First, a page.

Venice is a great city to visit at any time of year. But in February it has the Venice Carnival, which can provide some wonderful opportunities for travel photography.
With 100’s of people in masks and elaborate costumes – it also brings the crowds. Summer is probably best avoided as it’s peak tourist season, and even more crowded! But spring or autumn are lovely.
And winter – particularly January – has some unexpected bonuses too:
- One: it’s the least crowded time of the year.
- Two: sunrise is late – so you can get out of bed at a civilized time, and still get great dawn shots!
- Three: the cold weather will give you the perfect excuse to pop into a bar every now and then for one of those famous Venice hot chocolates to warm you up.
Venice is full of photography possibilities . The architecture, the buildings and bridges reflected in the canals, people dressed in furs strolling in St Mark’s Square… and of course, the gondolas.
There are so many different ways to photograph the gondolas! The first photo here (above top) is a fairly classic view of gondolas and San Salute at dawn. The sun is rising just behind my left shoulder, and is highlighting the golden gondola prows, as well as giving a lovely light on the building.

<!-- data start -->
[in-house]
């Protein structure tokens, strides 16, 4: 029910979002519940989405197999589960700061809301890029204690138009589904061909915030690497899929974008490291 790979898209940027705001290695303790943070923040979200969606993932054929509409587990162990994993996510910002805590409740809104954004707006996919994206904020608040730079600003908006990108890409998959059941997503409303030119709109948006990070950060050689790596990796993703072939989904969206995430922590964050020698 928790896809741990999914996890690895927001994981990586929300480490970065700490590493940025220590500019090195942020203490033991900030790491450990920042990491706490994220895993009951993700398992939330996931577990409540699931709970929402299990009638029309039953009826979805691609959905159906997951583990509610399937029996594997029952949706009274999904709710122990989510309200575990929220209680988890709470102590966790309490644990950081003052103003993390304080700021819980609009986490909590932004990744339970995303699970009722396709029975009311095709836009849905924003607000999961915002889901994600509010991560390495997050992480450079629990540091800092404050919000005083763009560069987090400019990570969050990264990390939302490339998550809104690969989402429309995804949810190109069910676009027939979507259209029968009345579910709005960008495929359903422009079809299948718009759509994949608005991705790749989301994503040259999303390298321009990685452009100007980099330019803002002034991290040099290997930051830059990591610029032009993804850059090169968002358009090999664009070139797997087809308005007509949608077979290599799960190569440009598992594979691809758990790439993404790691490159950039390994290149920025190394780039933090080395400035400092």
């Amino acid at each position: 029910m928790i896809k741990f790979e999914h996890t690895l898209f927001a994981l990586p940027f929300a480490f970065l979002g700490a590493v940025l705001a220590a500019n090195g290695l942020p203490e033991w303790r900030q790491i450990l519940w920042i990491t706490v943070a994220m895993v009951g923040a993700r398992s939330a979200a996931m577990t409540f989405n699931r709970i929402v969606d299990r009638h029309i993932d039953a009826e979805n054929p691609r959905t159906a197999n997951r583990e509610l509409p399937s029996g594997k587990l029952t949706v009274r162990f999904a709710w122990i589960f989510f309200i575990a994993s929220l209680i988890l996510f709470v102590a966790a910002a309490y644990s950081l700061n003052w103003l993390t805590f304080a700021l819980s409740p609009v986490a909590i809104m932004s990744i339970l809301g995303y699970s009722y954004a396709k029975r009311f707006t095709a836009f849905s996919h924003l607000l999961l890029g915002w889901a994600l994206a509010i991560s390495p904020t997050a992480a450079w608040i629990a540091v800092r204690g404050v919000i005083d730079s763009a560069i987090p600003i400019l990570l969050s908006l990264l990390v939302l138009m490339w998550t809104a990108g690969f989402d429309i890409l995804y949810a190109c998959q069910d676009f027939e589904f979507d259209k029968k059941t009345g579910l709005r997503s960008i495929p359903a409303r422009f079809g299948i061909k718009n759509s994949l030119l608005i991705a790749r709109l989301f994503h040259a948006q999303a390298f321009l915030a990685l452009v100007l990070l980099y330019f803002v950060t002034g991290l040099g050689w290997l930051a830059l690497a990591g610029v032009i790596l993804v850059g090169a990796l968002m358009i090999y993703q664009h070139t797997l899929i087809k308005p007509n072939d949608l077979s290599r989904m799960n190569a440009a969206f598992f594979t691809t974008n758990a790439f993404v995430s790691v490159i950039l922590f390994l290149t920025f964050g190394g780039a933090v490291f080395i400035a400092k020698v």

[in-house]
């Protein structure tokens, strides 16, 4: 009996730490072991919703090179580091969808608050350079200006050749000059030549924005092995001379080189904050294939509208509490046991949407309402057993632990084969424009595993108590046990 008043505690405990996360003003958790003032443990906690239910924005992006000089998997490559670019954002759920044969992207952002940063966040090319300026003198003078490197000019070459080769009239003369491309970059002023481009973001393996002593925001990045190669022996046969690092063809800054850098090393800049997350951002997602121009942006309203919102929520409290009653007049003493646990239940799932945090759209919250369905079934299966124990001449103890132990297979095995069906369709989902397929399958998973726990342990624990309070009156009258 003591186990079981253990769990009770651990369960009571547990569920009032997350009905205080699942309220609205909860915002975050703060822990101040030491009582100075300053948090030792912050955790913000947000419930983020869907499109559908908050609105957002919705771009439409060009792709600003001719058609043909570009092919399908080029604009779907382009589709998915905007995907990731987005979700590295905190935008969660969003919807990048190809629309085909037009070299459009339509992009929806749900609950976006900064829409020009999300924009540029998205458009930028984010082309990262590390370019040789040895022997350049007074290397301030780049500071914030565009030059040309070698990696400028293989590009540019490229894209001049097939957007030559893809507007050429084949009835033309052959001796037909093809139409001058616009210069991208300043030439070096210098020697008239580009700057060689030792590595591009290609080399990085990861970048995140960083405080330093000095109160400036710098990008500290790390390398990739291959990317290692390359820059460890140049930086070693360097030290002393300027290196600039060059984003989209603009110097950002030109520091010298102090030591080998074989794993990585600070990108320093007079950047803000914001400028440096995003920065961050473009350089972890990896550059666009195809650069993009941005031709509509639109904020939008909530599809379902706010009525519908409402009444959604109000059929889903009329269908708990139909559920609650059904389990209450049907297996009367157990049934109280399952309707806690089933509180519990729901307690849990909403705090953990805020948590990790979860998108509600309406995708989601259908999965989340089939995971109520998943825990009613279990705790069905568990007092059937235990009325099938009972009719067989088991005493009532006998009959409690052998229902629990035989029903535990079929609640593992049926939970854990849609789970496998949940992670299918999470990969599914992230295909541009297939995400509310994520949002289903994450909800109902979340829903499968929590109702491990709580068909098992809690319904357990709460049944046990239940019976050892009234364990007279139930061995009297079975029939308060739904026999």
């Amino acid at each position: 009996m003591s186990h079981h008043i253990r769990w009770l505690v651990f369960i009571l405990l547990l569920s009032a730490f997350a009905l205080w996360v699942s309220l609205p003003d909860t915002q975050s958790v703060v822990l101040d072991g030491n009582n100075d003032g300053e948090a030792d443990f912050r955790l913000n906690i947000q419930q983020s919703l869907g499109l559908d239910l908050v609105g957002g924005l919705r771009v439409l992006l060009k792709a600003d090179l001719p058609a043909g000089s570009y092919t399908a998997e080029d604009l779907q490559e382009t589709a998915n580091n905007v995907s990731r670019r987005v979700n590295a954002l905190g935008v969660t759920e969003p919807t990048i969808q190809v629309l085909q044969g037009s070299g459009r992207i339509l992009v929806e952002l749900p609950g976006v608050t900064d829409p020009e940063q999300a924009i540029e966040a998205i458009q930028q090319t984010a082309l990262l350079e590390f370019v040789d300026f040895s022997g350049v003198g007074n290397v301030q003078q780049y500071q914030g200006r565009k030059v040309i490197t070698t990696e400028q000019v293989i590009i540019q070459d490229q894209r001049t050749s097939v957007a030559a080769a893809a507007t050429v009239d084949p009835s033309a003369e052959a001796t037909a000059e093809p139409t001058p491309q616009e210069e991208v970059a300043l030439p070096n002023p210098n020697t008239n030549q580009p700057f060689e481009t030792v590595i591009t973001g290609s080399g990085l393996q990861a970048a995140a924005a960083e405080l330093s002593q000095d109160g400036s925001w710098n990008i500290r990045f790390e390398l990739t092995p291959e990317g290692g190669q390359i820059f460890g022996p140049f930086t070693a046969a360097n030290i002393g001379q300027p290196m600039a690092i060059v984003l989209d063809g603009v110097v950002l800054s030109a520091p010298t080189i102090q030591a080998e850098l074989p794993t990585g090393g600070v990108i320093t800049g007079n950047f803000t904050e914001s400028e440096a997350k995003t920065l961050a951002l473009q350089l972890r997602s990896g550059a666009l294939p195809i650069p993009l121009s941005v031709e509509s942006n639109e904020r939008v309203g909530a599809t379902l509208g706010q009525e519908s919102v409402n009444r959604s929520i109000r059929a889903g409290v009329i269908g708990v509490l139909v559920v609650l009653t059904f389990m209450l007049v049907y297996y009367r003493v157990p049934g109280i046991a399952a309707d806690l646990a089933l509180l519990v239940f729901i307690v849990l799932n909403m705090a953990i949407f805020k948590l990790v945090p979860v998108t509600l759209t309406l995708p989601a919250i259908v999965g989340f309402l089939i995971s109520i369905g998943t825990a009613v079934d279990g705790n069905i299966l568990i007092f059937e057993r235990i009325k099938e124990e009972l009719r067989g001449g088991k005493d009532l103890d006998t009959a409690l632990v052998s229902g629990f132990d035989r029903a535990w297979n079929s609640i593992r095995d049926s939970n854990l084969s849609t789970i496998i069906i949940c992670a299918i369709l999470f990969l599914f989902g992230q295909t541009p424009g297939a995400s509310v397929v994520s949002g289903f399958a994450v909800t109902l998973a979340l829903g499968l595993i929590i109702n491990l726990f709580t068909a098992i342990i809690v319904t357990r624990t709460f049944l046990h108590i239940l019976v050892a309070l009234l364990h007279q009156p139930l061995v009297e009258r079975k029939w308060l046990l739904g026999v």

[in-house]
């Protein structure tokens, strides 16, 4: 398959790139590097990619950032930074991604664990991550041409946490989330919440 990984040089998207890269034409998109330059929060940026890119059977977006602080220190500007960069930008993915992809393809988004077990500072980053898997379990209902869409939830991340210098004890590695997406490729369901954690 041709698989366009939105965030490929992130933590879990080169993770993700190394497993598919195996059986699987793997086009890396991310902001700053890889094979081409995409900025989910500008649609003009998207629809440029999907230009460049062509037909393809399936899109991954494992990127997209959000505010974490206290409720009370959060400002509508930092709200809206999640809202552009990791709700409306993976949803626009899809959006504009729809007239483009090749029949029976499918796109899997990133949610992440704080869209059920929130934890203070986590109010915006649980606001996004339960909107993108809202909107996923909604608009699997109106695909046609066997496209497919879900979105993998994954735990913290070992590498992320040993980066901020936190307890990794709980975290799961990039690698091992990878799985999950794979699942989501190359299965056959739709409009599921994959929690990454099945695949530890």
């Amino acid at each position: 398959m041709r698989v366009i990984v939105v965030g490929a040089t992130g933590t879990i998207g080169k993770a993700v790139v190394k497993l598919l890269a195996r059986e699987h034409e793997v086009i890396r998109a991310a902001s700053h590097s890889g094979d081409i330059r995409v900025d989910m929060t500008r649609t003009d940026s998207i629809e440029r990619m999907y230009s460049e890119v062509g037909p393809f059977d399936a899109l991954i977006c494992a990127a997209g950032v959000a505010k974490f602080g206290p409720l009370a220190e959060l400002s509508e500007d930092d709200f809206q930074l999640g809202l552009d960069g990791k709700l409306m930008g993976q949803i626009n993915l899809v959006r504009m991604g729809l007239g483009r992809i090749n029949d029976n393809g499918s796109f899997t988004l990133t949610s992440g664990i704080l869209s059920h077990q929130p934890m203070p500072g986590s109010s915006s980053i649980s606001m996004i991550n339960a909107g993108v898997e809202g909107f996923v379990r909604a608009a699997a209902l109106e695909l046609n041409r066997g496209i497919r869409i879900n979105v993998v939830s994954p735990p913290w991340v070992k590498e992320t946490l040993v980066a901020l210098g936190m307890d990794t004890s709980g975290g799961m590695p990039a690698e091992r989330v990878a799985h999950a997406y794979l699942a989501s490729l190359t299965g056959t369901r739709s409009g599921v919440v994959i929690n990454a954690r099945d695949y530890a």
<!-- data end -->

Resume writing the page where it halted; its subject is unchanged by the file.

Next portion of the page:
Only a few days later, I took the second photo, in the same place, but in very different weather conditions. On this morning it was foggy – no chance of a dawn shot towards San Salute, I could barely even see the building! So instead I composed a picture with just a few of the gondolas, and used a long exposure with my camera on a tripod to allow some motion blur.
At the end of a winter’s afternoon, if you stand on the Rialto Bridge, you may be able to get a photograph of a gondola just catching the last rays of the sun – giving you a silhouetted, black and gold image, as in the third photo here.
This last photo was taken on a very dull day, so I played with it in Photoshop when I got home, saturating the colours and blending layers to achieve a watercolour effect.
Travel photography, Venice Carnival, gondolas, and hot chocolate – what’s not to like?!
Venice Carnival starts around two weeks before Ash Wednesday and ends on Shrove Tuesday (Fat Tuesday or Martedì Grasso), the day before Ash Wednesday.
See http://www.venice-carnival-italy.com/index.php for further details